Key takeaways​​​​​​

  • The use of telehealth in California quadrupled between 2018 and 2022.
  • People who are white, older, have health insurance or speak only English at home are the largest groups using telehealth.
  • Improving access to telehealth services across all sociodemographic groups can lessen health care inequities in the state, researchers say.

When the COVID-19 pandemic forced restrictions and shutdowns, health care providers turned to telehealth. The result was a surge in the use of telehealth by Californians to access care, according to a new study by the UCLA Center for Health Policy Research.

The study found that in 2022, 46.7% of adults had used telehealth in the past year — slightly less than the 49% in 2021 but still nearly quadruple the approximately 12% who used such services in 2018, before the pandemic. 

Telehealth services range from talking to health care providers over the phone or by video and using remote health-monitoring devices tracked by providers to 

sending and receiving health-related messages over secure digital networks.

“Health care delivery services have evolved dramatically as a result of the pandemic,” said Sean Tan, a senior public administration analyst at the center. “Telehealth is transforming the health care delivery landscape and creating opportunities for hybrid models of health care.”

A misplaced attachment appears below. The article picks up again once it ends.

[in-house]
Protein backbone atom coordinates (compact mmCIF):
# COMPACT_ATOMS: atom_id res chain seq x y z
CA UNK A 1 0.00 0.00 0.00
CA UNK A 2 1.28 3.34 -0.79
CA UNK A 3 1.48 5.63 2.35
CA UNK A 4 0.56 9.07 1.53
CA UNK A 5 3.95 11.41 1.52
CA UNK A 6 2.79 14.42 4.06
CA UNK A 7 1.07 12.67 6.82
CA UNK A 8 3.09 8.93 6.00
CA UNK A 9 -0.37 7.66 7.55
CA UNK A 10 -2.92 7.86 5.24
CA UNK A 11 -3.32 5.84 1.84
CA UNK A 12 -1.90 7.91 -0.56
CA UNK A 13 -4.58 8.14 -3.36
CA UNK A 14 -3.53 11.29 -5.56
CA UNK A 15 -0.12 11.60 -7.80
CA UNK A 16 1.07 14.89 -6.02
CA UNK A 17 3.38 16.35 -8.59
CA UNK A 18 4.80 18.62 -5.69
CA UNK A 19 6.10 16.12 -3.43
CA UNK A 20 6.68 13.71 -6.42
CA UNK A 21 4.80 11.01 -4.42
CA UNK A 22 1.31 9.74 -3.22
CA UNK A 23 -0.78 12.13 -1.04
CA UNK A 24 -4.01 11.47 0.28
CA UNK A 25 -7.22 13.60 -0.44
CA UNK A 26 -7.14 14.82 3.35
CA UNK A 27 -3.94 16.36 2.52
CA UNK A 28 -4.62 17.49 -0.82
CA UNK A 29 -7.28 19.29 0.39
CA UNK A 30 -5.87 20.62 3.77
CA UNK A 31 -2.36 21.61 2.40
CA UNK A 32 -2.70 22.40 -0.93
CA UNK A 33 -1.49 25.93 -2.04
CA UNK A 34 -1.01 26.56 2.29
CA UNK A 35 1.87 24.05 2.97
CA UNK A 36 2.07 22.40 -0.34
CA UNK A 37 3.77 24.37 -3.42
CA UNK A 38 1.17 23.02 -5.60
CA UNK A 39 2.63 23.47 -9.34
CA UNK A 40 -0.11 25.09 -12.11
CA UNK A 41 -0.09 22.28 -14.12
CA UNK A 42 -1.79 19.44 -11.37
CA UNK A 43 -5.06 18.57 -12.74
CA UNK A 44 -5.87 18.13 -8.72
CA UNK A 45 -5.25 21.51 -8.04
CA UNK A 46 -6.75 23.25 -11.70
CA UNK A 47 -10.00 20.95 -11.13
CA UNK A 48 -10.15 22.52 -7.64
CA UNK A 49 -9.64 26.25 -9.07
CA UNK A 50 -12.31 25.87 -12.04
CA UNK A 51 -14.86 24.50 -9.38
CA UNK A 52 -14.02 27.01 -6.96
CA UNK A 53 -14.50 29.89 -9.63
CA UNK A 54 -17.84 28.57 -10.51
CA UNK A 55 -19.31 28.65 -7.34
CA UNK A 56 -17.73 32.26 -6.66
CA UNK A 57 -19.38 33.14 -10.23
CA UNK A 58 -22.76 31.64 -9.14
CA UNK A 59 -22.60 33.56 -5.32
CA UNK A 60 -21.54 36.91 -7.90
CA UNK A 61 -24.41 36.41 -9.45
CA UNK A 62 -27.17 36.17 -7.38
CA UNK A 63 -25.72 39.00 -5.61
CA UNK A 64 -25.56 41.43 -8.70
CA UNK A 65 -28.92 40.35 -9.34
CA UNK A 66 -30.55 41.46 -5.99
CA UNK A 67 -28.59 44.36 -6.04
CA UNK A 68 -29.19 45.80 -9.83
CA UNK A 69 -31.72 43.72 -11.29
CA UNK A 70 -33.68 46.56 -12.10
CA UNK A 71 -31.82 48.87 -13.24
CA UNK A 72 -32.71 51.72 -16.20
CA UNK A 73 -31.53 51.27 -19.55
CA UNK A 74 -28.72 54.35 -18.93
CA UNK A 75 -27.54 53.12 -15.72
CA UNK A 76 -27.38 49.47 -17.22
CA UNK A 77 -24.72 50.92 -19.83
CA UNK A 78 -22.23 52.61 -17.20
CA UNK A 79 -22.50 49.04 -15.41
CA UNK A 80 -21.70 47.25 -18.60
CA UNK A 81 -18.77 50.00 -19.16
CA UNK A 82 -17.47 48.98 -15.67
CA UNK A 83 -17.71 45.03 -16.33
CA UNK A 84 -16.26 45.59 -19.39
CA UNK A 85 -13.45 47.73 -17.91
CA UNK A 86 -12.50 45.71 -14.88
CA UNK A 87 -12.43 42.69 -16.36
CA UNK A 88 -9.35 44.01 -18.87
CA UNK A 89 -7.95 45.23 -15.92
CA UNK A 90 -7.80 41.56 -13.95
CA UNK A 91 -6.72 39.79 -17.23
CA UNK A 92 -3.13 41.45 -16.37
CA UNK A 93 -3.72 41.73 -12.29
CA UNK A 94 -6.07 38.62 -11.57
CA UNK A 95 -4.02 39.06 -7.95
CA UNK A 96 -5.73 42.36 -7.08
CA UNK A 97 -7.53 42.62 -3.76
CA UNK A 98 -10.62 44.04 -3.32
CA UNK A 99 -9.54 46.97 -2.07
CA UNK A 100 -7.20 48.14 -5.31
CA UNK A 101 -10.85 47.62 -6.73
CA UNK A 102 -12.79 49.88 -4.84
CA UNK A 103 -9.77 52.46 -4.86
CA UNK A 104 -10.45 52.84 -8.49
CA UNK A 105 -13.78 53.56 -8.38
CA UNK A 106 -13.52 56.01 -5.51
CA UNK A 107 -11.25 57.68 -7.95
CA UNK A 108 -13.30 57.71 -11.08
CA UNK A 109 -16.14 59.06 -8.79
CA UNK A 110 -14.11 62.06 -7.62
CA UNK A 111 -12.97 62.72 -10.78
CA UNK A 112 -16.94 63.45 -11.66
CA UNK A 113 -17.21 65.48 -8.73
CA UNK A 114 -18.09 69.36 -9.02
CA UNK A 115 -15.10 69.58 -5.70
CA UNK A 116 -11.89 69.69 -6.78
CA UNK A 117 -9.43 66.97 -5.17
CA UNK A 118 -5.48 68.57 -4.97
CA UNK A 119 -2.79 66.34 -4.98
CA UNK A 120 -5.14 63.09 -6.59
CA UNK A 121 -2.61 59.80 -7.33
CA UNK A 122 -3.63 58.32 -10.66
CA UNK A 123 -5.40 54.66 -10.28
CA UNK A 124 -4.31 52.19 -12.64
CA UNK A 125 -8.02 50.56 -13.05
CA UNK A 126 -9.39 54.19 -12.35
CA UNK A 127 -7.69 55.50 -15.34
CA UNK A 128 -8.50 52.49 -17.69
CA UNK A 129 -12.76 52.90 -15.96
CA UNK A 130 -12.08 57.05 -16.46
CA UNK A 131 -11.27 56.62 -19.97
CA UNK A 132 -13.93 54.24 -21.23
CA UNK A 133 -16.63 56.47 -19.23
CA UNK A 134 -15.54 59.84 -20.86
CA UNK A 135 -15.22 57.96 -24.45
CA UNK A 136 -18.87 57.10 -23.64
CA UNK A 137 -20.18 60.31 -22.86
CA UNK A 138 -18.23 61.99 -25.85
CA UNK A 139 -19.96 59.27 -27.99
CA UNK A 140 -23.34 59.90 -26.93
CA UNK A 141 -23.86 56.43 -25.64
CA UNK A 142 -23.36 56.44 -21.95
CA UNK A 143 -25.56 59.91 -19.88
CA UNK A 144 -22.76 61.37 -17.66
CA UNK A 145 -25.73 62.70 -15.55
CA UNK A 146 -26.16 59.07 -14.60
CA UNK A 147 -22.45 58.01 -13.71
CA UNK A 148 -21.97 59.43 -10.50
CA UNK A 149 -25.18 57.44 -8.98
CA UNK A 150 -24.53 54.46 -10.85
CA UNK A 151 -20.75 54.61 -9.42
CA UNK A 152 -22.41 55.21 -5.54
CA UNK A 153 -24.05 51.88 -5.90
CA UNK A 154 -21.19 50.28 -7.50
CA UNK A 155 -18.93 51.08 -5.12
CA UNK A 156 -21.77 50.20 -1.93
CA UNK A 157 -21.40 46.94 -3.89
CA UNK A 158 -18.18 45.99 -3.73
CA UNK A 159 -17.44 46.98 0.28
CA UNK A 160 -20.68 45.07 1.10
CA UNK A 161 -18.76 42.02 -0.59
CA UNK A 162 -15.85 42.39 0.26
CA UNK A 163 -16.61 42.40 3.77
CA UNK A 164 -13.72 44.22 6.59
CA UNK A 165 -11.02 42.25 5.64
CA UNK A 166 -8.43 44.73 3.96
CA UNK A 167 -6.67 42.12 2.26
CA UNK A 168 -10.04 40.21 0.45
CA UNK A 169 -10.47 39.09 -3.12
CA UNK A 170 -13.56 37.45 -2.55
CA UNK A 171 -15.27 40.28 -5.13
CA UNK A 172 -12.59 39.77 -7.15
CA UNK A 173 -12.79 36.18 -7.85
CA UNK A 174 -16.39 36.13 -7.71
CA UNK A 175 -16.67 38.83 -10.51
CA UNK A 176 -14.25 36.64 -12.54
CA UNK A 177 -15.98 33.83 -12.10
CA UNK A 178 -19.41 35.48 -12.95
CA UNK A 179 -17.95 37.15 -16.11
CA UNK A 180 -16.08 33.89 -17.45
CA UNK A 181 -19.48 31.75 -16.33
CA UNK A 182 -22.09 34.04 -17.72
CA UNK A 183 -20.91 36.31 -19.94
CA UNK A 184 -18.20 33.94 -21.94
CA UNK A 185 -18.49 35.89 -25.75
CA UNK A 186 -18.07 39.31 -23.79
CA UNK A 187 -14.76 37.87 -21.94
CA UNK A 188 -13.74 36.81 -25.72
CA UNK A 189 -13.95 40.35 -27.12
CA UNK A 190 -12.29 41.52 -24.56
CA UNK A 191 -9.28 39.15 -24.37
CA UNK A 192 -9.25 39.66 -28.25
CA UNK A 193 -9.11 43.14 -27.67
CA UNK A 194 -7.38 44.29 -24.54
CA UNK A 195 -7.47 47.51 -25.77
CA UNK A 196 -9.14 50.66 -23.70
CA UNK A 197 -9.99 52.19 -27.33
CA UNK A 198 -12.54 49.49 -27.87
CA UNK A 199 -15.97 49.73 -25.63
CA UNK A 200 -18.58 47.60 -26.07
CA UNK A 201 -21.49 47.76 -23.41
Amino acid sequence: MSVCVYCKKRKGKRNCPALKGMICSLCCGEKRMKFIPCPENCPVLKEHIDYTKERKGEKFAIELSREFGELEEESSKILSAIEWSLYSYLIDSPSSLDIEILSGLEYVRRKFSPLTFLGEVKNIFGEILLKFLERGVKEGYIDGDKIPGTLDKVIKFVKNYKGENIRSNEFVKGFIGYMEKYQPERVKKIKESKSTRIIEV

Despite the continued popularity of telehealth, researchers discovered wide disparities in its use across subpopulations in California. For instance, Latino and Asian adults were less likely than white adults to use telehealth (41.5% and 45.2%, respectively, vs. 51.3%).

Among the study’s other findings:

  • The proportion of adults who had health insurance and used telehealth was twice that of adults without health insurance (48.4% vs. 21.0%).
  • Older adults were more likely than young adults to use telehealth: More than half of those 65 and older (54.5%) used telehealth, compared with 35.8% of those between the ages of 18 and 26.
  • The main reasons adults used telehealth were for follow-ups or to access test or procedure results (42.7%); flu, cold, allergies or infections (20.4%); chronic conditions such as arthritis, joint or muscle pain (18.0%); mental or emotional health problems (17.5%); and general disease management (15.9%).
  • Adults in rural areas were less likely to use telehealth than those living in urban areas (41.2% vs. 47.3%).
  • More than half of adults (51.2%) who spoke only English at home used telehealth, compared with adults who spoke Spanish (38.3%), Chinese (38.5%), Vietnamese (33.0%), English and Spanish (39.9%), or English and Chinese (42.9%) in the home.

“Access to telehealth could be an effective way to lessen the inequities we have frequently seen in health care systems, especially prior to the pandemic,” said Ninez A. Ponce, director of the center and principal investigator for the California Health Interview Survey. “However, gaps in access to care still exist among certain sociodemographic populations, and California policymakers should focus on providing equitable access to these services.”